One particularly harmful algae is Pfiesteria piscicida, which can affect both fish and humans. The depletion of oysters due to overharvesting and damaged habitat has had a particularly harmful effect on the quality of the bay. The bay's oyster industry has also suffered from two diseases: MSX and Dermo.[11] Oysters serve as natural water filters, and their decline has further reduced the water quality of the bay. Water that was once clear for meters is now so turbid that a wader may lose sight of his feet before his knees are wet.

Efforts of federal, state and local governments, working in partnership through the Chesapeake Bay Program, and the Chesapeake Bay Foundation and other nonprofit environmental groups, to restore or at least maintain the current water quality have had mixed results. One particular obstacle to cleaning up the bay is that much of the polluting substances arise far upstream in tributaries lying within states far removed from the bay itself. Despite the state of Maryland spending over $100 million to restore the bay, conditions have continued to grow worse. Twenty years ago, the bay supported over six thousand oystermen. There are now fewer than 500. [12]

It has been estimated that in pre-colonial times, oysters could filter all the water in the Bay in about 3.3 days, but in 1988 it was calculated that depletion of oyster beds had increased this time to 325 days.[13] Efforts at oyster farming is one method Marylanders are using to clean up the pollution.

[edit] Tourism

The Chesapeake Bay is a main feature for tourists who visit Maryland and Virginia each year. Fishing, crabbing, swimming, boating and sailing are extremely popular activities enjoyed on the waters of the Chesapeake Bay. This tourist attraction has a major impact on Maryland's economy.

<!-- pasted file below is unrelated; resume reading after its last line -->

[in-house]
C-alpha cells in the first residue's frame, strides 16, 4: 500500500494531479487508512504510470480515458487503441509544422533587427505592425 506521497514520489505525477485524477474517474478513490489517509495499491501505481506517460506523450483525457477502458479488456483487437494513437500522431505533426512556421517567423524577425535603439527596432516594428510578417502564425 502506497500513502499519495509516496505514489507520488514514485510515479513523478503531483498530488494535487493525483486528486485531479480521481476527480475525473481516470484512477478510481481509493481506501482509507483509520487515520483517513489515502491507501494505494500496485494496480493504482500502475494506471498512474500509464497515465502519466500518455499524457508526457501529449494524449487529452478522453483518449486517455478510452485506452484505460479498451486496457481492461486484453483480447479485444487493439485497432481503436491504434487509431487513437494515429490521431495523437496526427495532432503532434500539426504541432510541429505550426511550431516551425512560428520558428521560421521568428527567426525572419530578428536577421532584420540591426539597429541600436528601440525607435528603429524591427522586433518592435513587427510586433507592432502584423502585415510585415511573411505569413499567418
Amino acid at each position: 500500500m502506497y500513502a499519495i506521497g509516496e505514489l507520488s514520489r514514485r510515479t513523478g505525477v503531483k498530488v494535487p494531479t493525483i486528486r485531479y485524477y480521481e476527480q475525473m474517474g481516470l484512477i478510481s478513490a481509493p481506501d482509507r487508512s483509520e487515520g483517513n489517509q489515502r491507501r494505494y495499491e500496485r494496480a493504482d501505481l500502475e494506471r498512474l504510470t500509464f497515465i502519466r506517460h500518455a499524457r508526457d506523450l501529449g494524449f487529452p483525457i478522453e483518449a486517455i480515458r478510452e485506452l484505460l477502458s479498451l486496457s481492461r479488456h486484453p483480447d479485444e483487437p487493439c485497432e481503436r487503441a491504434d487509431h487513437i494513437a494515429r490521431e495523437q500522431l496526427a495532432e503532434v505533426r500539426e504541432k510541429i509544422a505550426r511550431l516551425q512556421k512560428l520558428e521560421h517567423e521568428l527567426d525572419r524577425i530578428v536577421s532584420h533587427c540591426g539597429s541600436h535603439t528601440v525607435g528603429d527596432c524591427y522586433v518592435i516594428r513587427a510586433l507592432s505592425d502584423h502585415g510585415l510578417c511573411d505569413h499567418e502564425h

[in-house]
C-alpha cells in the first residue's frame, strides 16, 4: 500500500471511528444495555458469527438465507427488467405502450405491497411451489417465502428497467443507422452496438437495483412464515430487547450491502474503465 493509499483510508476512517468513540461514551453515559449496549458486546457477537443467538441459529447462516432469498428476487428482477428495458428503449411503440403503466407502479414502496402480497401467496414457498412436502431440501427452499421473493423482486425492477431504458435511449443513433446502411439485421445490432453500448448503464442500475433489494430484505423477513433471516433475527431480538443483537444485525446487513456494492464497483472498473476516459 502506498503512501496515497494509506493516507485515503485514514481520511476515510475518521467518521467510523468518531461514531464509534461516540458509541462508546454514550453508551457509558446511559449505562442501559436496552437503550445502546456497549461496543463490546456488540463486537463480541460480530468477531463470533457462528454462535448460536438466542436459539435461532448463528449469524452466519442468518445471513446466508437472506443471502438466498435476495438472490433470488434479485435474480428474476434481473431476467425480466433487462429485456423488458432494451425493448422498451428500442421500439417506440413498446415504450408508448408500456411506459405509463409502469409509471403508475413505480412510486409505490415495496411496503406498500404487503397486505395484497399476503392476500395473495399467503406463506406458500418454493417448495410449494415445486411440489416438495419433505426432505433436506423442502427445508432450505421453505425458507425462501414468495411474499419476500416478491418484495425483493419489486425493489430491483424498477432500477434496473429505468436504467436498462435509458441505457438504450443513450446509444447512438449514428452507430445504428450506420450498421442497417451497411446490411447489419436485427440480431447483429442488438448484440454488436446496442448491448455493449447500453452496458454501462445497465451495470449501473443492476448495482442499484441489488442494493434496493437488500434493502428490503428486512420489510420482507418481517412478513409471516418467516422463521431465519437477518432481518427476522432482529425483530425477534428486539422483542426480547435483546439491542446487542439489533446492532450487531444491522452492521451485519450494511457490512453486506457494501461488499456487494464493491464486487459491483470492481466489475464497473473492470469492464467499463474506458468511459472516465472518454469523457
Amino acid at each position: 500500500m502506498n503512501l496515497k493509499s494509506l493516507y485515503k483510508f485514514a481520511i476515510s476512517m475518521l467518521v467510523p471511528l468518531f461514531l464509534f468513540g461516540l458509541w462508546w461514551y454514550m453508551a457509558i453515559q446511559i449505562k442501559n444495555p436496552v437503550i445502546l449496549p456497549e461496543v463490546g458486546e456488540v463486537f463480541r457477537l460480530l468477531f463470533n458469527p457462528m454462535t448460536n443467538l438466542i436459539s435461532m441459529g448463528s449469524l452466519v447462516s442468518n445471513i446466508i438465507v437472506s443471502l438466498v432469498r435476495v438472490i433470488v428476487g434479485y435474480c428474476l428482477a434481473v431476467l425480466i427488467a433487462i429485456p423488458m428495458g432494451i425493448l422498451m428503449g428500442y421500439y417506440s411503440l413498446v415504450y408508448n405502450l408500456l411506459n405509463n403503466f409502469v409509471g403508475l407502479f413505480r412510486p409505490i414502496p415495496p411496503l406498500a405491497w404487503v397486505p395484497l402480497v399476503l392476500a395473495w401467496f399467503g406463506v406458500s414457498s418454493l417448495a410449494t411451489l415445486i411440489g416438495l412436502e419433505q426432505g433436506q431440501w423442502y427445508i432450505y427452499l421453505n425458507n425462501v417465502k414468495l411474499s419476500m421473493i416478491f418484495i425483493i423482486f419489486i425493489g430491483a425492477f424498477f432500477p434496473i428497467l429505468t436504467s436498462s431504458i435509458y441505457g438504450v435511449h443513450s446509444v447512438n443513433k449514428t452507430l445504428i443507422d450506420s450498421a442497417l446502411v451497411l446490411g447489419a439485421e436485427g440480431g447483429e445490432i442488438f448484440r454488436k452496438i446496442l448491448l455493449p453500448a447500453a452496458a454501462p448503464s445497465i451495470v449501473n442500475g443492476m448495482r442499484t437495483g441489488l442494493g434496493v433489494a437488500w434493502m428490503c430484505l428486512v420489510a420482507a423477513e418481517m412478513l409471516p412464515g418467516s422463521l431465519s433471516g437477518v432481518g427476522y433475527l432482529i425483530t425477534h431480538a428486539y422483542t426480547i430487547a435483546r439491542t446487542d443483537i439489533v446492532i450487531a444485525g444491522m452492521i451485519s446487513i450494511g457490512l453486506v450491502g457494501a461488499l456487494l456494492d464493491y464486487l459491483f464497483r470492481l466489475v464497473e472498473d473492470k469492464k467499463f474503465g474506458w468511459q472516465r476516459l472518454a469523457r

[edit] See also

[edit] References

  1. ^ a b "Fact Sheet 102-98 - The Chesapeake Bay: Geologic Product of Rising Sea Level". U. S. Geological Survey. 1998-11-18. http://pubs.usgs.gov/fs/fs102-98/. Retrieved 2008-01-13. 
  2. ^ Also shown as "Chisupioc" (by John Smith) and "Chisapeack", in Algonquian "Che" means "big" or "great", "sepi" means river, and the "oc" or "ok" ending indicated something (a village, in this case) "at" that feature. "Sepi" is also found in another placename of Algonquian origin, Mississippi. The name was soon transfered by the English from the big river at that site to the big bay. Stewart, George (1945). Names on the Land: A Historical Account of Place-Naming in the United States. New York: Random House. p. 23. 
  3. ^ Farenthold, David A. (2006-12-12). "A Dead Indian Language Is Brought Back to Life". The Washington Post: p. A1. http://www.washingtonpost.com/wp-dyn/content/article/2006/12/11/AR2006121101474_2.html?nav=rss_email/components. Retrieved 2007-03-19. 
  4. ^ "FAQ". Scientists Cliffs community. http://www.scientistscliffs.org/HTML/FAQs/FAQs.htm. Retrieved 2008-05-08.